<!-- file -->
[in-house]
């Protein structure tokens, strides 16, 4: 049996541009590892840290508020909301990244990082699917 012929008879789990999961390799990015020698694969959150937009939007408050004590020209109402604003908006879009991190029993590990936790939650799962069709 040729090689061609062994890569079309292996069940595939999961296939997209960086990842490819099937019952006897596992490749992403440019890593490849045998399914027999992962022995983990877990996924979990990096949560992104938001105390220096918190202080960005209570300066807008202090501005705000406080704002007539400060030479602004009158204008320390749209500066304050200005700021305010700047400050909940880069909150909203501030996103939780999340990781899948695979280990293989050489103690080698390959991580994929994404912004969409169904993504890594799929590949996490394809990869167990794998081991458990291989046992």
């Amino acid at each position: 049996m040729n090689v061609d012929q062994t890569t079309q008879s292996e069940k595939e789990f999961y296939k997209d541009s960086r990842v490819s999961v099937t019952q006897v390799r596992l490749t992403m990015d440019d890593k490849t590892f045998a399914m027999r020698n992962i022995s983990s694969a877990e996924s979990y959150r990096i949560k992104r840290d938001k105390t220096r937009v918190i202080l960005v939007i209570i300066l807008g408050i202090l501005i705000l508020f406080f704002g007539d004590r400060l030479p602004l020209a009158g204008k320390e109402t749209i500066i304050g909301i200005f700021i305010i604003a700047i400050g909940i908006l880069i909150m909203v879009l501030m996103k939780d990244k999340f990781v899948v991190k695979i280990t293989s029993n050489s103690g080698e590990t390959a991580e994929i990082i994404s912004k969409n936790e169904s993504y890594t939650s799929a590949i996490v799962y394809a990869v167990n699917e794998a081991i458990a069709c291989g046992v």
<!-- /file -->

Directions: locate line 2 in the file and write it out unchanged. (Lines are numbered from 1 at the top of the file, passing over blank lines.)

């Protein structure tokens, strides 16, 4: 049996541009590892840290508020909301990244990082699917 012929008879789990999961390799990015020698694969959150937009939007408050004590020209109402604003908006879009991190029993590990936790939650799962069709 040729090689061609062994890569079309292996069940595939999961296939997209960086990842490819099937019952006897596992490749992403440019890593490849045998399914027999992962022995983990877990996924979990990096949560992104938001105390220096918190202080960005209570300066807008202090501005705000406080704002007539400060030479602004009158204008320390749209500066304050200005700021305010700047400050909940880069909150909203501030996103939780999340990781899948695979280990293989050489103690080698390959991580994929994404912004969409169904993504890594799929590949996490394809990869167990794998081991458990291989046992």